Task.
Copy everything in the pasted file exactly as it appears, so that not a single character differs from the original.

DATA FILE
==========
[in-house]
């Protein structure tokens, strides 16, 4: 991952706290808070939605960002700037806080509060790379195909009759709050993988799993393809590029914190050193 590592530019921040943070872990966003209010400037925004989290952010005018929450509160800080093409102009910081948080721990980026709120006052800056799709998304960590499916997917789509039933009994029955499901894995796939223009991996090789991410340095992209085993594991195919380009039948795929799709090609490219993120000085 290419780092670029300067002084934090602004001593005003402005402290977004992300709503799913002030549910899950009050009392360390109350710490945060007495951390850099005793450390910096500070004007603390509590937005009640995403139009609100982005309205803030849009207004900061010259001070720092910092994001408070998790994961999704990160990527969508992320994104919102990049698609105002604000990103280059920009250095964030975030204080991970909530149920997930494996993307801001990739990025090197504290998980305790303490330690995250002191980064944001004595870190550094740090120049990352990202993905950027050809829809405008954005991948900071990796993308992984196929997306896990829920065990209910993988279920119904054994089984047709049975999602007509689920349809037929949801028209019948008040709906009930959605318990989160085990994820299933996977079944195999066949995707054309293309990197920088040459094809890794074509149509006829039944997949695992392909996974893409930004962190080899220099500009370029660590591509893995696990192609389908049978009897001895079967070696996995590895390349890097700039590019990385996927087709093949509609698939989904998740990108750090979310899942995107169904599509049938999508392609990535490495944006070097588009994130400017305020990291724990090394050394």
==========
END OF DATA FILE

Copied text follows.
[in-house]
């Protein structure tokens, strides 16, 4: 991952706290808070939605960002700037806080509060790379195909009759709050993988799993393809590029914190050193 590592530019921040943070872990966003209010400037925004989290952010005018929450509160800080093409102009910081948080721990980026709120006052800056799709998304960590499916997917789509039933009994029955499901894995796939223009991996090789991410340095992209085993594991195919380009039948795929799709090609490219993120000085 290419780092670029300067002084934090602004001593005003402005402290977004992300709503799913002030549910899950009050009392360390109350710490945060007495951390850099005793450390910096500070004007603390509590937005009640995403139009609100982005309205803030849009207004900061010259001070720092910092994001408070998790994961999704990160990527969508992320994104919102990049698609105002604000990103280059920009250095964030975030204080991970909530149920997930494996993307801001990739990025090197504290998980305790303490330690995250002191980064944001004595870190550094740090120049990352990202993905950027050809829809405008954005991948900071990796993308992984196929997306896990829920065990209910993988279920119904054994089984047709049975999602007509689920349809037929949801028209019948008040709906009930959605318990989160085990994820299933996977079944195999066949995707054309293309990197920088040459094809890794074509149509006829039944997949695992392909996974893409930004962190080899220099500009370029660590591509893995696990192609389908049978009897001895079967070696996995590895390349890097700039590019990385996927087709093949509609698939989904998740990108750090979310899942995107169904599509049938999508392609990535490495944006070097588009994130400017305020990291724990090394050394």